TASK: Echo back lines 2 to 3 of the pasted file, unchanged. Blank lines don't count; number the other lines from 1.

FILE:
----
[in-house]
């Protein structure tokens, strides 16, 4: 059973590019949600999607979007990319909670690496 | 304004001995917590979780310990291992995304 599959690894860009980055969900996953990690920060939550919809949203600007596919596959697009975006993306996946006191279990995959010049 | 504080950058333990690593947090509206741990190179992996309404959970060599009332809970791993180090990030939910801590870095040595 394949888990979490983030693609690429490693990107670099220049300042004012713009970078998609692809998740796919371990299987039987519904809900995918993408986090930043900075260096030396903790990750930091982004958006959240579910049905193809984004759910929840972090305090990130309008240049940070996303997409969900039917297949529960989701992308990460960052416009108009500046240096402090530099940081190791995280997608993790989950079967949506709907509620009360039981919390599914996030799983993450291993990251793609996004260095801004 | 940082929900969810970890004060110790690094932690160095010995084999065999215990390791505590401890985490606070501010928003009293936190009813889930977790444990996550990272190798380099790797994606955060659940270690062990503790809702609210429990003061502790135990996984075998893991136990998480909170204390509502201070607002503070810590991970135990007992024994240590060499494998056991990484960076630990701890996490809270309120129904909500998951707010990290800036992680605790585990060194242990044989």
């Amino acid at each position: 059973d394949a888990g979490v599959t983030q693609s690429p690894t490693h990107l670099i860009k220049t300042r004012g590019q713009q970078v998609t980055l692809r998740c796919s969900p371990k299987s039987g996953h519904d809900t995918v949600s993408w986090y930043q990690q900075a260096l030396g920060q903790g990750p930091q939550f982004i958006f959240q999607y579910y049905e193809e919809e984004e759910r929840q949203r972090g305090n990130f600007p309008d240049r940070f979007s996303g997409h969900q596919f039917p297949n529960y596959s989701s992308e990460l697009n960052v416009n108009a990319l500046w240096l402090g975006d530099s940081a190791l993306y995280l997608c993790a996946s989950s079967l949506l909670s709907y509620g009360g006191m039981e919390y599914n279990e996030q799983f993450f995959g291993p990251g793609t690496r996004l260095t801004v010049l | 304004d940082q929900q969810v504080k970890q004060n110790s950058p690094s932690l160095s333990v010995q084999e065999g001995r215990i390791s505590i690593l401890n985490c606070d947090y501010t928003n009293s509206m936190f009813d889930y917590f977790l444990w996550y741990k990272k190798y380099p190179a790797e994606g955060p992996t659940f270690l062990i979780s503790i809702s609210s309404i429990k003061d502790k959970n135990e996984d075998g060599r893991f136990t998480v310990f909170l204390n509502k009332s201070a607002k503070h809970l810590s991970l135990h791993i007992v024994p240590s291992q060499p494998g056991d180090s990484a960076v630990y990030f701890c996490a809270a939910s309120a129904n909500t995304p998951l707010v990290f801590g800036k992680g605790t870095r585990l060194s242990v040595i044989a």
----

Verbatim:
């Protein structure tokens, strides 16, 4: 059973590019949600999607979007990319909670690496 | 304004001995917590979780310990291992995304 599959690894860009980055969900996953990690920060939550919809949203600007596919596959697009975006993306996946006191279990995959010049 | 504080950058333990690593947090509206741990190179992996309404959970060599009332809970791993180090990030939910801590870095040595 394949888990979490983030693609690429490693990107670099220049300042004012713009970078998609692809998740796919371990299987039987519904809900995918993408986090930043900075260096030396903790990750930091982004958006959240579910049905193809984004759910929840972090305090990130309008240049940070996303997409969900039917297949529960989701992308990460960052416009108009500046240096402090530099940081190791995280997608993790989950079967949506709907509620009360039981919390599914996030799983993450291993990251793609996004260095801004 | 940082929900969810970890004060110790690094932690160095010995084999065999215990390791505590401890985490606070501010928003009293936190009813889930977790444990996550990272190798380099790797994606955060659940270690062990503790809702609210429990003061502790135990996984075998893991136990998480909170204390509502201070607002503070810590991970135990007992024994240590060499494998056991990484960076630990701890996490809270309120129904909500998951707010990290800036992680605790585990060194242990044989």
């Amino acid at each position: 059973d394949a888990g979490v599959t983030q693609s690429p690894t490693h990107l670099i860009k220049t300042r004012g590019q713009q970078v998609t980055l692809r998740c796919s969900p371990k299987s039987g996953h519904d809900t995918v949600s993408w986090y930043q990690q900075a260096l030396g920060q903790g990750p930091q939550f982004i958006f959240q999607y579910y049905e193809e919809e984004e759910r929840q949203r972090g305090n990130f600007p309008d240049r940070f979007s996303g997409h969900q596919f039917p297949n529960y596959s989701s992308e990460l697009n960052v416009n108009a990319l500046w240096l402090g975006d530099s940081a190791l993306y995280l997608c993790a996946s989950s079967l949506l909670s709907y509620g009360g006191m039981e919390y599914n279990e996030q799983f993450f995959g291993p990251g793609t690496r996004l260095t801004v010049l | 304004d940082q929900q969810v504080k970890q004060n110790s950058p690094s932690l160095s333990v010995q084999e065999g001995r215990i390791s505590i690593l401890n985490c606070d947090y501010t928003n009293s509206m936190f009813d889930y917590f977790l444990w996550y741990k990272k190798y380099p190179a790797e994606g955060p992996t659940f270690l062990i979780s503790i809702s609210s309404i429990k003061d502790k959970n135990e996984d075998g060599r893991f136990t998480v310990f909170l204390n509502k009332s201070a607002k503070h809970l810590s991970l135990h791993i007992v024994p240590s291992q060499p494998g056991d180090s990484a960076v630990y990030f701890c996490a809270a939910s309120a129904n909500t995304p998951l707010v990290f801590g800036k992680g605790t870095r585990l060194s242990v040595i044989a």